Employers want digitally literate employees who can use the correct technology to help them learn, analyse and organise their work, for example, when making presentations or interpreting data.

Find out more about using social media and managing your online profile.

More and more employers are communicating their demand for enterprising graduates.

Enterprising skills include:

  • motivation
  • leadership
  • determination
  • problem solving
  • creative thinking
  • spotting opportunities
  • decision-making
  • working with others.

Being enterprising within a business is also known as intrapreneurship. An intrapreneur is someone who develops new ideas within their organisation, from the smallest level (changing the way a department works or its internal operations) to the biggest (bringing a new product to market). They spot problems both within and outside the organisation.

Intrapreneurs have been described as the dreamers who do, or the people who create change. But they do this without striking out on their own. This can mean grappling with bureaucracy and others who don’t share the vision for change. It can also mean creating a new idea yet having the strength of an established business behind it.

Watch a short video about enterprise skills from the Welsh government.

Networking can help you to perform your role more effectively, progress within an organisation and to find out about opportunities and move within the employment market.

You'll build extensive networks with:

  • your colleagues and managers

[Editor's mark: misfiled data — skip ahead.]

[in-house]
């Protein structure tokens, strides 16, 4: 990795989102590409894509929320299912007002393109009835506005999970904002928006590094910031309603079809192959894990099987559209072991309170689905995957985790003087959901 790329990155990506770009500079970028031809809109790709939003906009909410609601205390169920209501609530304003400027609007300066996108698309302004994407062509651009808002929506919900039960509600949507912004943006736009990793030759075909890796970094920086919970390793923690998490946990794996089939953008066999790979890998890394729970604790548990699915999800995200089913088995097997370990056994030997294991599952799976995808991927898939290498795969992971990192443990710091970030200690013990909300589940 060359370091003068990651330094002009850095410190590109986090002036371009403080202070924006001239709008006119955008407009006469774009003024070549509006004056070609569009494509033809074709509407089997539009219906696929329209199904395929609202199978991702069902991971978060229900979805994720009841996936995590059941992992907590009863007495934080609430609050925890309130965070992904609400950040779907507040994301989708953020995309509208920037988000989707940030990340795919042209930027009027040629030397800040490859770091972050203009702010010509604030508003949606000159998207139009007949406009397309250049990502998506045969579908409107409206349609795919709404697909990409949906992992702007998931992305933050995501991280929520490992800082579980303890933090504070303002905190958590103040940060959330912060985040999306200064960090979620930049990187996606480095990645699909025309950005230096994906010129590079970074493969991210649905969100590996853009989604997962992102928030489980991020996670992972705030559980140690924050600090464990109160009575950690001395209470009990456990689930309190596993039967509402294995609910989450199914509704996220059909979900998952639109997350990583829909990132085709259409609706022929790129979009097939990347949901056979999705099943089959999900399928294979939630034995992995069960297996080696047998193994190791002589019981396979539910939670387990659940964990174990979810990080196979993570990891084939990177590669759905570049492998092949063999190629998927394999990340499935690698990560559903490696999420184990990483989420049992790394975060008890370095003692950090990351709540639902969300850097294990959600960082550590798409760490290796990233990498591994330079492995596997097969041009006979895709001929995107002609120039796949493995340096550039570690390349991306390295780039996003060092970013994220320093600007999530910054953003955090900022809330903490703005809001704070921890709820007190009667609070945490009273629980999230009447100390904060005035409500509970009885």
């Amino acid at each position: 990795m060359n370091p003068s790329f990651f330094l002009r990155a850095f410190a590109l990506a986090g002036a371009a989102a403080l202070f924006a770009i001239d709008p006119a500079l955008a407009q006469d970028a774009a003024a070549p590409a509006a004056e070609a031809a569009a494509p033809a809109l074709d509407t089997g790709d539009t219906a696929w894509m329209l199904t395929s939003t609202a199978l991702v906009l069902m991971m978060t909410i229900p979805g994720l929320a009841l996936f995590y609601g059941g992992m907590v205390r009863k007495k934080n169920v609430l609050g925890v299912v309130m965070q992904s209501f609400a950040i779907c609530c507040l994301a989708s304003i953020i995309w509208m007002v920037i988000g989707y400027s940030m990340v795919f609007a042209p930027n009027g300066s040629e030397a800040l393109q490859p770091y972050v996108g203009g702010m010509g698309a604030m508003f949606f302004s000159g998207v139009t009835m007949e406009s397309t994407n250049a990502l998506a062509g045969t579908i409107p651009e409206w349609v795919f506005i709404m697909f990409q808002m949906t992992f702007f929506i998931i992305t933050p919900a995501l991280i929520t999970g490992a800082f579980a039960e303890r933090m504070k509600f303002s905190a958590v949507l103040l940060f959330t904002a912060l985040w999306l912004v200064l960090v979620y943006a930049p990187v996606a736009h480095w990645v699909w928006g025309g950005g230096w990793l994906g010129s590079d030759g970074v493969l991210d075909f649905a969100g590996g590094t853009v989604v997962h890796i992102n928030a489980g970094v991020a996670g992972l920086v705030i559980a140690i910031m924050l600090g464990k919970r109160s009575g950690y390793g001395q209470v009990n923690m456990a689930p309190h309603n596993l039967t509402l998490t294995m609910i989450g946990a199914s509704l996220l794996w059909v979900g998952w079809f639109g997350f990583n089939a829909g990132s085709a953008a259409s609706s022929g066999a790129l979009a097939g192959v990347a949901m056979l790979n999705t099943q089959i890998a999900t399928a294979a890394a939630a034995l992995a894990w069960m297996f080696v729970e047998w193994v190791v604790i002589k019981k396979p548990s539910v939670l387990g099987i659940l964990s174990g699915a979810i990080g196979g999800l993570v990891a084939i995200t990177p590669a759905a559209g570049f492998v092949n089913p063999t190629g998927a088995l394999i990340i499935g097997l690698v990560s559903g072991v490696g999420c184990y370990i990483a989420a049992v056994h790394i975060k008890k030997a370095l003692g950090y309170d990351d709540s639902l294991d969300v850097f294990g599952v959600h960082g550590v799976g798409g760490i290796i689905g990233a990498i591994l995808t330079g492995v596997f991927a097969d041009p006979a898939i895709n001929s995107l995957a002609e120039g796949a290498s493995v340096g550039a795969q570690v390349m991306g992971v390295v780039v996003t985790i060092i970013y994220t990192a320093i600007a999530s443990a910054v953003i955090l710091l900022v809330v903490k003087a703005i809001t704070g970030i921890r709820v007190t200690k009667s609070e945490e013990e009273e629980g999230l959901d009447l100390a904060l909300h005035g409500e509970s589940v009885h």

• people in other areas of your organisation
  • suppliers and producers
  • customers or clients
  • other people in your line of work.

Knowing people and being known by others are very important at work – it can be valuable to be recognised and remembered.

Networking and the hidden job market

Many people find that they hear about or are offered opportunities to move to another organisation through their network of contacts. The hidden job market relies on people knowing who is who and where.

Recruitment consultants and head hunters use their vast networks to help them identify potential candidates for positions they have been asked to fill. Many jobs will not even get to that stage, but will be offered directly to people who have been recommended or referred by existing employees.

Problem solving and creativity skills are also known simply as thinking skills. Many people associate them with just a small number of extraordinary people, such as inventors, entrepreneurs and so on. In fact, most employers value these skills for their use in more generic situations.

Skills and capabilities include:

  • reflective skills
  • independence
  • flexibility
  • initiative
  • thinking skills
  • research skills
  • empathy.

Identify and articulate

Most students use problem solving and creativity in their academic studies, even if they aren’t given those names.

Constructing an argument for an essay and working out how to design an experiment both call on these skills. In the workplace, it is often the small ideas that have a big impact: helping offices to run more efficiently, improving a product’s performance, creating effective marketing materials or restructuring staff responsibilities.

Identify, articulate and develop your problem solving skills – have you done any of the following?

  • Investigated alternative solutions to a problem.
  • Overcome difficulties with your work.
  • Put forward a suggestion which improved things for other people.
  • Persuaded others to try a new way of doing things.
  • Set up a new system for handling information.
  • Set goals for yourself and achieved them.

To learn more about problem solving through creativity, watch a short video from Accenture.